Praying with Pope Francis

by Marya Grathwohl


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It is 6:30 a.m., January 21, and I am standing in the dark beside a Swiss Guard, a heavy grey cape covering his colorful uniform. "There," I say, pointing to my name on his list. I show him my passport. He signals for me to go through the security check, which is much like those in airports. "Good," I think. "Security for the Pope." Following his directions, we walk over black shiny cobblestones around a towering side wall of St. Peter's looking for the entrance to the chapel where Pope Francis offers his daily, private Mass.

"Please sit here," a vested priest directs Sr. Helen Prejean and me to two chairs in the front row, just to the right of the altar. The vaulted ceiling of this small, long chapel comes to a high point. I feel like I'm in a teepee! As I quietly sit, I remember with love the prayers of many teepee ceremonies — in Crow Indian country the nightlong peyote meeting prayers for the whole world, the Holy Cooking ceremony of the Northern Cheyenne, and sleeping in a teepee in a meadow on Bear Butte while Francis Limpy fasted from food and water for three days and nights on the slope above us. Here, the teepee chapel is fronted with white and caramel colored marble, and in the arch the heartfelt prayer of Christians for the whole world, "Come Holy Spirit, and renew faithful hearts."

About 40 people have gathered, 10 are vested priests. I groan inwardly as I always do at what feels like overblown institutionalized priestly power. It turns out they will pray very softly and not overpower the Christ-bearing prayer of the rest of the People of God.

And then Pope Francis simply walks through a door on the left and into the sanctuary and stands behind the altar. He looks carefully around, gathering us in. I meet his gaze. He greets us in Italian, "The Lord be with you."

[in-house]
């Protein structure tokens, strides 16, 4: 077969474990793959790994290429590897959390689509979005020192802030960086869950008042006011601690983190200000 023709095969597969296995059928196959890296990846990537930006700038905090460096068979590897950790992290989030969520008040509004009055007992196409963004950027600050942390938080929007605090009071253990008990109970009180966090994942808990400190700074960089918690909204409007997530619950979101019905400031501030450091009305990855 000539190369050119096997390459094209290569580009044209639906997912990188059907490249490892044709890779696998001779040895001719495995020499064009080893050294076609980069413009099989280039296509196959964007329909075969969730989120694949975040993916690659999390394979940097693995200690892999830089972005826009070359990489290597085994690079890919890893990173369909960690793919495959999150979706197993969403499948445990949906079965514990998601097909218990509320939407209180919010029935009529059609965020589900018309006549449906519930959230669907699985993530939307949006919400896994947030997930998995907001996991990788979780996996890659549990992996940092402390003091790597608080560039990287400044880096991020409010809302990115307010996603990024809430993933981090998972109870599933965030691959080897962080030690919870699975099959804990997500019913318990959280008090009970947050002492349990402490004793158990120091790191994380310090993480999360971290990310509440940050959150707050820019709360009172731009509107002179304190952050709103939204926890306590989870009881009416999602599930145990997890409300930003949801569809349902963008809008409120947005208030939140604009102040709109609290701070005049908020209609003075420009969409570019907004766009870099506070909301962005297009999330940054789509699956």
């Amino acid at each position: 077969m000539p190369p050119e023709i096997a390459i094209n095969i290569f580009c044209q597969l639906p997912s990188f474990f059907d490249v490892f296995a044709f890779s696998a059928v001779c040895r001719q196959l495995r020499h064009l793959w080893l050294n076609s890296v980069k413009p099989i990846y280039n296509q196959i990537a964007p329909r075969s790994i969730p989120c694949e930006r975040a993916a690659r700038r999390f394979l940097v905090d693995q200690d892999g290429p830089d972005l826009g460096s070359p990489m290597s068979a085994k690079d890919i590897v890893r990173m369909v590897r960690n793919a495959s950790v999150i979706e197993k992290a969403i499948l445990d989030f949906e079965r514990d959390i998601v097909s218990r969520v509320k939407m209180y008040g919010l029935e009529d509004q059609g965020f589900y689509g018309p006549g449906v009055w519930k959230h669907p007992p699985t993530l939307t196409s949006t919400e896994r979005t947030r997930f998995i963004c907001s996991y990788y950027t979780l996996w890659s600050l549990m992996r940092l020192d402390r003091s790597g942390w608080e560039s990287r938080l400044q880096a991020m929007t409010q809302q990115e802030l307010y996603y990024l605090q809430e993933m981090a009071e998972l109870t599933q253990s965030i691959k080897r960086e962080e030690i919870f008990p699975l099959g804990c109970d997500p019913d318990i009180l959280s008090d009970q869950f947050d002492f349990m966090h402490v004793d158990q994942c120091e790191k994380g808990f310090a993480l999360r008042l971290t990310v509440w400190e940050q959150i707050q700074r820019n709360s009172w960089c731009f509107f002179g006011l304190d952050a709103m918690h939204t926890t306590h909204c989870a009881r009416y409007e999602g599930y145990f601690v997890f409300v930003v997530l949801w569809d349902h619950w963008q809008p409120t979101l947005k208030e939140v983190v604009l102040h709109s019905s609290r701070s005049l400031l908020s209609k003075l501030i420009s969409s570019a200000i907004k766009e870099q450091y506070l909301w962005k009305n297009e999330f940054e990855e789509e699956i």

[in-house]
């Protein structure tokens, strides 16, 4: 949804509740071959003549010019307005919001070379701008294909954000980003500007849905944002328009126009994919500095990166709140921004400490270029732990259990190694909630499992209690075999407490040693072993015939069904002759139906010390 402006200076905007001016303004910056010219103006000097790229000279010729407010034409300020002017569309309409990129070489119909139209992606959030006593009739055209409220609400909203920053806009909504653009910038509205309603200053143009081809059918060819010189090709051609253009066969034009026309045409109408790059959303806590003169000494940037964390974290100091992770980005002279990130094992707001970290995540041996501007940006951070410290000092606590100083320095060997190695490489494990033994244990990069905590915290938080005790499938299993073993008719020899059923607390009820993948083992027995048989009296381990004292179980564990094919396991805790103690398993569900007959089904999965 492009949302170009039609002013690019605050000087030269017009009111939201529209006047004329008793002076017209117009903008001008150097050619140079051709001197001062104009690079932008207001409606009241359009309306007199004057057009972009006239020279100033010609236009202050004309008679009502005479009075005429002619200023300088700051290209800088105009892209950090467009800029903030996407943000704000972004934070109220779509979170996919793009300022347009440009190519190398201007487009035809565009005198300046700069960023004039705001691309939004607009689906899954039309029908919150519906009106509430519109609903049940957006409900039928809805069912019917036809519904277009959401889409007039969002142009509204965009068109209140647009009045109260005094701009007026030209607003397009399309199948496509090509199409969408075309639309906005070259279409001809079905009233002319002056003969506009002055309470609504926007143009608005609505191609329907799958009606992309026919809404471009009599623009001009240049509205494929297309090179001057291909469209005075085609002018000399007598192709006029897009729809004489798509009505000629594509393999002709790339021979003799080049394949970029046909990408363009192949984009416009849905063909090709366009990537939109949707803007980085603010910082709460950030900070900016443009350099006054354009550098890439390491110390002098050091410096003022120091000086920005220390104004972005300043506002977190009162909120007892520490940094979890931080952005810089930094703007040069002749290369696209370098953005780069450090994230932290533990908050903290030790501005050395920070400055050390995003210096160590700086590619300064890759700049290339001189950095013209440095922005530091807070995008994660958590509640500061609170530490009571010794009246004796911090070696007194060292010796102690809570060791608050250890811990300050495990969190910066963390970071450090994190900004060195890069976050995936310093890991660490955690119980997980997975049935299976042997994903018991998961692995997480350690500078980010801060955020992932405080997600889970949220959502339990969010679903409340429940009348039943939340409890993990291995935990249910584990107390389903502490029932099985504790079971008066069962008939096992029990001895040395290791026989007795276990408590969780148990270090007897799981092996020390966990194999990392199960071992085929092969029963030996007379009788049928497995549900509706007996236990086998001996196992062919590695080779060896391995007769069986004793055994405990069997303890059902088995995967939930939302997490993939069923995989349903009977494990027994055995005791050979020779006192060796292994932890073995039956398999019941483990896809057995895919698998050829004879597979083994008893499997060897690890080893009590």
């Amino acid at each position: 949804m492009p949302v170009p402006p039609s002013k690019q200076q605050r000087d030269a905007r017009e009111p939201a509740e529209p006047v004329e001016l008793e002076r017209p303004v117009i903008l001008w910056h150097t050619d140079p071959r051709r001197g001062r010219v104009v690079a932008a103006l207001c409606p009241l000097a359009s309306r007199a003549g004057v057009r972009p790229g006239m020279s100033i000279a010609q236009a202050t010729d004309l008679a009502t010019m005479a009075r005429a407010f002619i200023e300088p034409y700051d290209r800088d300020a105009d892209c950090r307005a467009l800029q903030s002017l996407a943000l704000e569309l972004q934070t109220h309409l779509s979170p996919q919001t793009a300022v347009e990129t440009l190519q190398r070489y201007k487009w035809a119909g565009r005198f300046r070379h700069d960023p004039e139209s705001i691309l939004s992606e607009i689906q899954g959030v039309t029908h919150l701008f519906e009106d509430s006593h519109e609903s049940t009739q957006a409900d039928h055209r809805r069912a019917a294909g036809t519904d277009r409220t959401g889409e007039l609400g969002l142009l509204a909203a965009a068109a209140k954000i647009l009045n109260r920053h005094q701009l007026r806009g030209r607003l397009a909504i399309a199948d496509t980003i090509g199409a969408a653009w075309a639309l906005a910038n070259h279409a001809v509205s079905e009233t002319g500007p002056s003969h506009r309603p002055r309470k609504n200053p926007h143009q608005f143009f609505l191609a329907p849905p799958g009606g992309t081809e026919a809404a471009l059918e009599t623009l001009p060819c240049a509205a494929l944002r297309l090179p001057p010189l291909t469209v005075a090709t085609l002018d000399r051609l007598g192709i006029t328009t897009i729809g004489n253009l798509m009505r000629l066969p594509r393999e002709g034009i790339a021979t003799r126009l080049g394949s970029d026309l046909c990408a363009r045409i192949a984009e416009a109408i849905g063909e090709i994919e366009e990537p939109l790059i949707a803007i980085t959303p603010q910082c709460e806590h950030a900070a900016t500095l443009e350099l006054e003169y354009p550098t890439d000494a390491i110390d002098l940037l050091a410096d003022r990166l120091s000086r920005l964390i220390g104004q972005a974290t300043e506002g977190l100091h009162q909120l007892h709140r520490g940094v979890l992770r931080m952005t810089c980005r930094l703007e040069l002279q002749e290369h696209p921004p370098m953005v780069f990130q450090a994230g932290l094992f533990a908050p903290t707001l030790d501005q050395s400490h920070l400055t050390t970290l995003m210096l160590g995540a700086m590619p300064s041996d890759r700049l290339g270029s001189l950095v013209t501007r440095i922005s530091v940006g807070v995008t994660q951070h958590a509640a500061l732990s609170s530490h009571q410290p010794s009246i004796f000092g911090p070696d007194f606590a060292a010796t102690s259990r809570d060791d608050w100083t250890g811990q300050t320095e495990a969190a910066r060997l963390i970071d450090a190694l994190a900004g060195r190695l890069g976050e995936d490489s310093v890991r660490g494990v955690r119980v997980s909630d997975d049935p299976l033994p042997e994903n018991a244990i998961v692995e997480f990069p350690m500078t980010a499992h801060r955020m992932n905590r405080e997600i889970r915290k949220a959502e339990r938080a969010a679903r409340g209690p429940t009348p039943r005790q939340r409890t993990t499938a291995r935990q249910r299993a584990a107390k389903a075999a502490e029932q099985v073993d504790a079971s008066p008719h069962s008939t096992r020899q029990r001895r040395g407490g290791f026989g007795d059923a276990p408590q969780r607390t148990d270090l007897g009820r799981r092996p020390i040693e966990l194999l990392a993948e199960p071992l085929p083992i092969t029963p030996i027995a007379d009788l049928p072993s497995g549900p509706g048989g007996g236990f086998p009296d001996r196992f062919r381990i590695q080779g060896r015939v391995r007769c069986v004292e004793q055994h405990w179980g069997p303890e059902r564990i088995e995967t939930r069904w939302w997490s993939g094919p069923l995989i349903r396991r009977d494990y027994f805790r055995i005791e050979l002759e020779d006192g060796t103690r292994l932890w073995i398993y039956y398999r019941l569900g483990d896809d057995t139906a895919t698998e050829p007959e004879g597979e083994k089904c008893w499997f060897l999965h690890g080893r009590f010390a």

"And with you," I whisper.

And then the prayer begins. Surprisingly it is much like the prayer I experienced for six years every Sunday in the small circular parish church of St. Charles Mission, Pryor in Crow Indian Country. It, too, has a teepee design. There, when Mass ended, everyone immediately knelt. Crying babies stilled into mothers' arms. Children who had been noisily playing under the benches gathered close. Grandmas stopped rummaging for keys in their massive purses. Old men bowed their heads. Silence dropped, profound and deep as the instant before creation. Healing flowed to the sick and dying. Alcoholism was held at bay. Teenagers thought about coming home. Drugs withdrew before the power. Hearts split open. Souls wept. In a word, we prayed.

A bald eagle glides down the valley. Snow melts. The long hills green. The cedar smudging of the old Kyrie, the Gospel proclaimed by Fr. Randolph Graczyk in the Crow language, and the bread of Jesus stir his presence through us. We succumb once again to being his holy body. We stand and return to the struggle, the suffering, the poverty.

Pope Francis prays. Like that. No, let me try to say it better. It's all those prayers of the far-flung communities gathering in, pulled by strong wings to the brooding breast of the Holy Spirit.

He says his homily, again looking at us gently. With gestures and in Italian. Something about the sin of jealousy, about how it affronts God's love for each of us. A total and perfect love that creates and cherishes each person everywhere. The first reading had been about Saul's murderous jealousy of David.

Soon we are in another room, standing near the end of the line to meet Pope Francis. Now here he is and we are, smiling into each other's eyes, shaking hands with a strong clasp. I ask him to sign my battered and heavily annotated copy of Laudato Si' and there is a spark of joy between us. He simply writes, "Francis."

We emerge into light. A sudden flock of gulls mew and call over the Basilica. Swiss Guards direct us to the street.

I had never expected to meet a pope, especially this pope. I never wildly dreamed that a pope would write to all people about care for creation as our common home, that he would challenge us to dialogue about creating an economy of equity for all, economies that do not exploit Earth and people. That he would invite joy in service to each other and Earth, that he would ask us to pray for Earth and all beings just like we pray for one other. That he would write that we are indeed all each other in an interdependent communion of life. Never in my wildest dreams. And now all that prayer and invitation, here, in my hands, with Pope Francis' signature. New light winging through my heart, my life, and my given ministry, Earth Hope.

[An Oldenburg Franciscan Sister since 1963, Marya Grathwohl lived for more than 30 years in African American, Crow and Northern Cheyenne communities, as teacher, principal and pastoral minister. She is the founding director of Earth Hope, and works in environmental restoration through farming, restoration and other ecology projects.]